Received 29 June 2005
The structure of the monohydrate of -4-(-D-galactopyranosido)-D-glucopyranose, more commonly known as -lactose monohydrate, C12H22O11·H2O, has been previously studied by single-crystal diffraction at ca 296 K [Beevers & Hansen (1971). Acta Cryst. B27, 1323-1325; Fries et al. (1971). Acta Cryst. B27, 994-1005; Noordik et al. (1984). Z. Kristallogr. 168, 59-65]. This redetermination at low temperature [150 (2) K] shows improved precision of geometry. Graph-set analysis of the hydrogen-bonding motifs is presented for the first time.
-Lactose monohydrate, (I), is the most common form of lactose and may be used as the parent material for at least four different (pseudo)polymorphs of this disaccharide (Garnier et al., 2002; Figura & Epple, 1995). This reducing sugar is built from a moiety of -D-galactose and a moiety of -D-glucose, joined by a 1,4 glycosidic bond between C1' of the galactose and C4 of the glucose unit (Fig. 1).
A search of the Cambridge Structural Database (Allen, 2002; Fletcher et al., 1996; Version 5.26, November 2004 update) highlighted previous research on this hydrate with data collections performed at ca 296 K (Beevers & Hansen, 1971; Fries et al., 1971; Noordik et al., 1984). The redetermination of (I) presented here, obtained from low temperature [150 (2) K] single-crystal diffraction data, has resulted in improved precision compared to the previously determined room-temperature structures. Standard uncertainties on C-O and C-C bond lengths are improved to ca 0.003 compared to ca 0.004 at room temperature, with an improvement to ca 0.0017 compared to ca 0.002 for standard uncertainties on C-O-C angles. The unit cell volume measured at 150 K [768.85 (14) Å3] is ca 0.88% smaller than that determined at room temperature [775.7 (5) Å3; Noordik et al., 1984], this latter unit-cell volume itself being smaller than that derived from previous measurements.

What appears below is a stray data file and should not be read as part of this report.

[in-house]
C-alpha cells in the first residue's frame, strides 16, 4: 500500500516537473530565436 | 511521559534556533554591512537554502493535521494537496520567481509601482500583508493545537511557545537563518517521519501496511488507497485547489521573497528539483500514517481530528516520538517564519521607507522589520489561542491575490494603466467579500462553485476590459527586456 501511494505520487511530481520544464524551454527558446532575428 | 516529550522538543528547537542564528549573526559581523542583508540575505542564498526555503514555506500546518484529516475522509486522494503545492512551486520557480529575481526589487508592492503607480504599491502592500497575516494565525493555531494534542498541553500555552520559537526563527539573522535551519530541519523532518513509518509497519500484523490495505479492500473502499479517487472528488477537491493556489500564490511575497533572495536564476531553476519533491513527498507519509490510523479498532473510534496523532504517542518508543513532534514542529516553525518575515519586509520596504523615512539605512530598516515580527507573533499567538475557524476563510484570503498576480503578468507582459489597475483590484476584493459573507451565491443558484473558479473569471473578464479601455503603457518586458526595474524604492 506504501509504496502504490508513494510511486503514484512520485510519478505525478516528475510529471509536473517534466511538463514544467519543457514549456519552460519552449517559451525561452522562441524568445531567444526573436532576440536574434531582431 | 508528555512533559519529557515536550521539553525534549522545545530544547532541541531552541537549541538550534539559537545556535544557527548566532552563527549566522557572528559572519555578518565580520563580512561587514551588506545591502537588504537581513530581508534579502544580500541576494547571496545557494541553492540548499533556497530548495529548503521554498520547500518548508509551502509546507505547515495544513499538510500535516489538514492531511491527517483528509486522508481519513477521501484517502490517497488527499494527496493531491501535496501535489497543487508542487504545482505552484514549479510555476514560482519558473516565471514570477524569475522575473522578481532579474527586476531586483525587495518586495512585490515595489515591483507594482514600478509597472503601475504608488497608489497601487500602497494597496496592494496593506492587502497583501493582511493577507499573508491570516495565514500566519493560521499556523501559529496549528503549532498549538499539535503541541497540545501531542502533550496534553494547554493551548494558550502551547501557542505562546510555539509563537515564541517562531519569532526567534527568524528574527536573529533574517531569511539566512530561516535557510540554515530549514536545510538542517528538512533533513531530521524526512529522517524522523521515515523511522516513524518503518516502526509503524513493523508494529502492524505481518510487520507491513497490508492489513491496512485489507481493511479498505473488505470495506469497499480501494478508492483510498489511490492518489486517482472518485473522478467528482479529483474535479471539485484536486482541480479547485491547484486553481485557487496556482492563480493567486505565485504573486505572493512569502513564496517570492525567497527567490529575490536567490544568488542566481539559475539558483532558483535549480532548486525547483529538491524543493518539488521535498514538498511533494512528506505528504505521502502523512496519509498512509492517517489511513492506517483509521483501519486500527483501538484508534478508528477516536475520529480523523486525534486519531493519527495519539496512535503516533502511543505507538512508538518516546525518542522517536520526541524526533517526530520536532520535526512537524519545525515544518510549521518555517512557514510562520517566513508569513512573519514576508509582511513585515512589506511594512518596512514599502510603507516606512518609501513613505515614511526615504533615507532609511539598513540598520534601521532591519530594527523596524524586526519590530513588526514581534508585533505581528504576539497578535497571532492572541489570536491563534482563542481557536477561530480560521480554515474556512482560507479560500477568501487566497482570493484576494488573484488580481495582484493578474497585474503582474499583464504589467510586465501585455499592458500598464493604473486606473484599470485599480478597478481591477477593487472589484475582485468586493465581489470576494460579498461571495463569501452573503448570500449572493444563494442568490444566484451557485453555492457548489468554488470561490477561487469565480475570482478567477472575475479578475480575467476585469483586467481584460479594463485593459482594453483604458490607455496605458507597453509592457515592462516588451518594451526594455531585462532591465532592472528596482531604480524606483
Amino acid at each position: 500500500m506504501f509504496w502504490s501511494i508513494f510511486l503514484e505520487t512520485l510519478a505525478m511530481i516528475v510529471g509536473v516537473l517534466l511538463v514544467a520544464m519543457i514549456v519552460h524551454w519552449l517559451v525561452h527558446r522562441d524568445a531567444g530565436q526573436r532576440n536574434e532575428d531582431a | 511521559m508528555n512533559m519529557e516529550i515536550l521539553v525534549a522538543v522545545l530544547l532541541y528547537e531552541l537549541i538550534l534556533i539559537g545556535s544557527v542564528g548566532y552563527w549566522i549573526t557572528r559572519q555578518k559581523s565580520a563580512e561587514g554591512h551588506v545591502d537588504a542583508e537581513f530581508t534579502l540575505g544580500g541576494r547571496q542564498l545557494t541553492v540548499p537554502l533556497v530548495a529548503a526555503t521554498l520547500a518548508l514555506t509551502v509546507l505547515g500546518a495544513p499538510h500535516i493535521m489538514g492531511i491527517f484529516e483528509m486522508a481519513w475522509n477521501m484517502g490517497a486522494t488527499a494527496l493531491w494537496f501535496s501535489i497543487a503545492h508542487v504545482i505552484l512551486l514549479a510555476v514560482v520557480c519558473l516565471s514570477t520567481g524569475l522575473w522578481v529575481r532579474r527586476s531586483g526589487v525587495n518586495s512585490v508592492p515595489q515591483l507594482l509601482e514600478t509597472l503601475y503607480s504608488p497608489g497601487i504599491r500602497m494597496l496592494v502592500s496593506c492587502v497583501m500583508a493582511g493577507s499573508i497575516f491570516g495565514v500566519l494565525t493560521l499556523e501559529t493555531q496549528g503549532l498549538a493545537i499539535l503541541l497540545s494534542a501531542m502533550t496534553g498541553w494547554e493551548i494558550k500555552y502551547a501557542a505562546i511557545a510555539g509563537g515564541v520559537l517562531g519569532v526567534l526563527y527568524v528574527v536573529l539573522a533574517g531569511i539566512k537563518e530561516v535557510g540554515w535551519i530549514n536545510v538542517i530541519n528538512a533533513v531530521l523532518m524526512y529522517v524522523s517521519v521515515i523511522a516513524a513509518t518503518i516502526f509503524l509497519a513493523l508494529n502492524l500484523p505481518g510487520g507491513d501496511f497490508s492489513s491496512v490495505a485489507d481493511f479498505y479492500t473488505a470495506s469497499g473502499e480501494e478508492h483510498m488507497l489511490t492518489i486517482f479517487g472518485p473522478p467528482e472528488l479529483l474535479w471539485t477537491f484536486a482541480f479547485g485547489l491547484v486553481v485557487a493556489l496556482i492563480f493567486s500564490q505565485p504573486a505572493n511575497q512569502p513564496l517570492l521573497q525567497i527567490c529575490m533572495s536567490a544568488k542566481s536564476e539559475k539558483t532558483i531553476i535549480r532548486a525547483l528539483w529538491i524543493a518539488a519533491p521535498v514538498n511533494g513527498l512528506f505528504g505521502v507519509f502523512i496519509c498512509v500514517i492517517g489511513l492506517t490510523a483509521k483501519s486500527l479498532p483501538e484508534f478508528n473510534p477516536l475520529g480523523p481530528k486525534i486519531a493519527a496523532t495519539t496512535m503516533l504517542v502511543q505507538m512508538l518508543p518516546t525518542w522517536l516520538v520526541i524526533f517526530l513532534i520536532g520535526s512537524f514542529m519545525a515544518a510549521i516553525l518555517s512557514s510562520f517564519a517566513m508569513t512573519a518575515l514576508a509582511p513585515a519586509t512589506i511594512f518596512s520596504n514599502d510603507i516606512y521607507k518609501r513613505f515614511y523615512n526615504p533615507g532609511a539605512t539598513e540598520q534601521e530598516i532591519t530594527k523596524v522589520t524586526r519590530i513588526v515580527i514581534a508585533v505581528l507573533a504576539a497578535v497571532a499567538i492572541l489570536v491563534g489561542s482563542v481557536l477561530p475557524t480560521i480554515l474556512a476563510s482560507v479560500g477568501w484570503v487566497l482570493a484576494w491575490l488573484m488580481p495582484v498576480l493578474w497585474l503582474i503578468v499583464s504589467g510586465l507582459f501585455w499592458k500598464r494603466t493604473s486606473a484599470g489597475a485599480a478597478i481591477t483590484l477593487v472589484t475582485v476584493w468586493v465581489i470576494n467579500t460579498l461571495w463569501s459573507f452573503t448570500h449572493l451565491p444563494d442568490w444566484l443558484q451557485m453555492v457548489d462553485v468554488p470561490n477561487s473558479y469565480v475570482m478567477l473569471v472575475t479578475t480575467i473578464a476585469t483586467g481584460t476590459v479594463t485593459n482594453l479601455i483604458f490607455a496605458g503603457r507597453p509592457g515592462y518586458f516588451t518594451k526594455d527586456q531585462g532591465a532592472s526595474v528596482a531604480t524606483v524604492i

The unit cell has previously been reported as 7.937 (2) Å, 21.568 (7) Å, 4.815 (1) Å and = 109.77 (2)° (Noordik et al., 1984); the unit cell reported here is related to the Noordik unit cell by a simple transformation and is currently regarded as the conventional unit cell, having the shortest possible vectors in the ac plane (International Tables for X-ray Crystallography, 1969, Vol. 1).